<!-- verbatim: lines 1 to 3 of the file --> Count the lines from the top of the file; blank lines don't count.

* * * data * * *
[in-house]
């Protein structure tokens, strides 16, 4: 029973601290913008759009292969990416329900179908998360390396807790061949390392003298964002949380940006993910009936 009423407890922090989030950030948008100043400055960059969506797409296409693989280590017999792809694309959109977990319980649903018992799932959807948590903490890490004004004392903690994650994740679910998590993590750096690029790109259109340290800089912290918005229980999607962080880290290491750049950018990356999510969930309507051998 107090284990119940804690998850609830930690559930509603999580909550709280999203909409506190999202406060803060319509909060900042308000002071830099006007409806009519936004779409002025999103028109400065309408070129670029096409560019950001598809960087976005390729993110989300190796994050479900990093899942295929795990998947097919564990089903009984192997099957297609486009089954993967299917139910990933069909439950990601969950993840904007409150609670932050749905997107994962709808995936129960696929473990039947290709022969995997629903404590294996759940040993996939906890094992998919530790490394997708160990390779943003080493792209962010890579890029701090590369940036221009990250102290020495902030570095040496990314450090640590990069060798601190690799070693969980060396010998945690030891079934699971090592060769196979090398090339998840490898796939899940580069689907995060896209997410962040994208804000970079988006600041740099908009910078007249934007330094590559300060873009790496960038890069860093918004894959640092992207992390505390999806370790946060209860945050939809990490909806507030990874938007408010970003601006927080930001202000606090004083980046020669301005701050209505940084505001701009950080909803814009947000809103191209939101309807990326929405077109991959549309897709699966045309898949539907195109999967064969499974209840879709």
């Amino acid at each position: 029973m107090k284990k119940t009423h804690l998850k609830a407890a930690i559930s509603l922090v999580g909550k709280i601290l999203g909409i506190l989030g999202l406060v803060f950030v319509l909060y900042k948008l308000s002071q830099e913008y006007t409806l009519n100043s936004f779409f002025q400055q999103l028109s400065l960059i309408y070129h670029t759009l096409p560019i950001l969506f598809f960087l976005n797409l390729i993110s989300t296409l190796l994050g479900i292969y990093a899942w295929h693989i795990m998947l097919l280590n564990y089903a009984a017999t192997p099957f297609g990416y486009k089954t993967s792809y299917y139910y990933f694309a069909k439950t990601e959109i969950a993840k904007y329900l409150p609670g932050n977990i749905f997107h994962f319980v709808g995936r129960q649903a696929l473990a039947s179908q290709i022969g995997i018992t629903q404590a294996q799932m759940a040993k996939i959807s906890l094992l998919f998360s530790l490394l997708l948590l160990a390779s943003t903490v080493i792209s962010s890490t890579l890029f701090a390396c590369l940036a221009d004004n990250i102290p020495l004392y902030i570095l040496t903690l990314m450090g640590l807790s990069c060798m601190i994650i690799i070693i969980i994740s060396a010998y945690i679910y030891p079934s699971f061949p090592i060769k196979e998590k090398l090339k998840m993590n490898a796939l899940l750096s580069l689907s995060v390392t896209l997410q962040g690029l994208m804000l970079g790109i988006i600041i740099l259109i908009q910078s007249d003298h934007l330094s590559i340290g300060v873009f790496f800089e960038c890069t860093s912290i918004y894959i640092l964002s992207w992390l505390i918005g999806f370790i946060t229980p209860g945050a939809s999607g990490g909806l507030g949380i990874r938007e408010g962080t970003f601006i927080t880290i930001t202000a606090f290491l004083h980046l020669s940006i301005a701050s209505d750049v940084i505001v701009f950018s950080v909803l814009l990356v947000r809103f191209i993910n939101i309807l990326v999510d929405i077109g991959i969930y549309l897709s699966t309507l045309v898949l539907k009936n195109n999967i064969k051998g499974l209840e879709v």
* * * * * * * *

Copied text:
[in-house]
């Protein structure tokens, strides 16, 4: 029973601290913008759009292969990416329900179908998360390396807790061949390392003298964002949380940006993910009936 009423407890922090989030950030948008100043400055960059969506797409296409693989280590017999792809694309959109977990319980649903018992799932959807948590903490890490004004004392903690994650994740679910998590993590750096690029790109259109340290800089912290918005229980999607962080880290290491750049950018990356999510969930309507051998 107090284990119940804690998850609830930690559930509603999580909550709280999203909409506190999202406060803060319509909060900042308000002071830099006007409806009519936004779409002025999103028109400065309408070129670029096409560019950001598809960087976005390729993110989300190796994050479900990093899942295929795990998947097919564990089903009984192997099957297609486009089954993967299917139910990933069909439950990601969950993840904007409150609670932050749905997107994962709808995936129960696929473990039947290709022969995997629903404590294996759940040993996939906890094992998919530790490394997708160990390779943003080493792209962010890579890029701090590369940036221009990250102290020495902030570095040496990314450090640590990069060798601190690799070693969980060396010998945690030891079934699971090592060769196979090398090339998840490898796939899940580069689907995060896209997410962040994208804000970079988006600041740099908009910078007249934007330094590559300060873009790496960038890069860093918004894959640092992207992390505390999806370790946060209860945050939809990490909806507030990874938007408010970003601006927080930001202000606090004083980046020669301005701050209505940084505001701009950080909803814009947000809103191209939101309807990326929405077109991959549309897709699966045309898949539907195109999967064969499974209840879709």
């Amino acid at each position: 029973m107090k284990k119940t009423h804690l998850k609830a407890a930690i559930s509603l922090v999580g909550k709280i601290l999203g909409i506190l989030g999202l406060v803060f950030v319509l909060y900042k948008l308000s002071q830099e913008y006007t409806l009519n100043s936004f779409f002025q400055q999103l028109s400065l960059i309408y070129h670029t759009l096409p560019i950001l969506f598809f960087l976005n797409l390729i993110s989300t296409l190796l994050g479900i292969y990093a899942w295929h693989i795990m998947l097919l280590n564990y089903a009984a017999t192997p099957f297609g990416y486009k089954t993967s792809y299917y139910y990933f694309a069909k439950t990601e959109i969950a993840k904007y329900l409150p609670g932050n977990i749905f997107h994962f319980v709808g995936r129960q649903a696929l473990a039947s179908q290709i022969g995997i018992t629903q404590a294996q799932m759940a040993k996939i959807s906890l094992l998919f998360s530790l490394l997708l948590l160990a390779s943003t903490v080493i792209s962010s890490t890579l890029f701090a390396c590369l940036a221009d004004n990250i102290p020495l004392y902030i570095l040496t903690l990314m450090g640590l807790s990069c060798m601190i994650i690799i070693i969980i994740s060396a010998y945690i679910y030891p079934s699971f061949p090592i060769k196979e998590k090398l090339k998840m993590n490898a796939l899940l750096s580069l689907s995060v390392t896209l997410q962040g690029l994208m804000l970079g790109i988006i600041i740099l259109i908009q910078s007249d003298h934007l330094s590559i340290g300060v873009f790496f800089e960038c890069t860093s912290i918004y894959i640092l964002s992207w992390l505390i918005g999806f370790i946060t229980p209860g945050a939809s999607g990490g909806l507030g949380i990874r938007e408010g962080t970003f601006i927080t880290i930001t202000a606090f290491l004083h980046l020669s940006i301005a701050s209505d750049v940084i505001v701009f950018s950080v909803l814009l990356v947000r809103f191209i993910n939101i309807l990326v999510d929405i077109g991959i969930y549309l897709s699966t309507l045309v898949l539907k009936n195109n999967i064969k051998g499974l209840e879709v």